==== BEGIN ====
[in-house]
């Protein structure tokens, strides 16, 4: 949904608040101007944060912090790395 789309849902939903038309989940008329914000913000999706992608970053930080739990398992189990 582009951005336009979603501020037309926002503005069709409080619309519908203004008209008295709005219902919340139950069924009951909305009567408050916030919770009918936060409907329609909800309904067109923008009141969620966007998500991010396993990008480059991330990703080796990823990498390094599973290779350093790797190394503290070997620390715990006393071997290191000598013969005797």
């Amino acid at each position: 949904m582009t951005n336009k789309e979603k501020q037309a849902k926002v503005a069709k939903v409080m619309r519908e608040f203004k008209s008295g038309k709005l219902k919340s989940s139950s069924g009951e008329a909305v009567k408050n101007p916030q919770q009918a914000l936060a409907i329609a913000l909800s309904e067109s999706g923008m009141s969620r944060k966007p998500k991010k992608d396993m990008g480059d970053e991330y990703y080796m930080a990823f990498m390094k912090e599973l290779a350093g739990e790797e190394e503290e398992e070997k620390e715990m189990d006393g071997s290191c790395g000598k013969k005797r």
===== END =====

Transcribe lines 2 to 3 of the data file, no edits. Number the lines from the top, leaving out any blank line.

């Protein structure tokens, strides 16, 4: 949904608040101007944060912090790395 789309849902939903038309989940008329914000913000999706992608970053930080739990398992189990 582009951005336009979603501020037309926002503005069709409080619309519908203004008209008295709005219902919340139950069924009951909305009567408050916030919770009918936060409907329609909800309904067109923008009141969620966007998500991010396993990008480059991330990703080796990823990498390094599973290779350093790797190394503290070997620390715990006393071997290191000598013969005797």
């Amino acid at each position: 949904m582009t951005n336009k789309e979603k501020q037309a849902k926002v503005a069709k939903v409080m619309r519908e608040f203004k008209s008295g038309k709005l219902k919340s989940s139950s069924g009951e008329a909305v009567k408050n101007p916030q919770q009918a914000l936060a409907i329609a913000l909800s309904e067109s999706g923008m009141s969620r944060k966007p998500k991010k992608d396993m990008g480059d970053e991330y990703y080796m930080a990823f990498m390094k912090e599973l290779a350093g739990e790797e190394e503290e398992e070997k620390e715990m189990d006393g071997s290191c790395g000598k013969k005797r």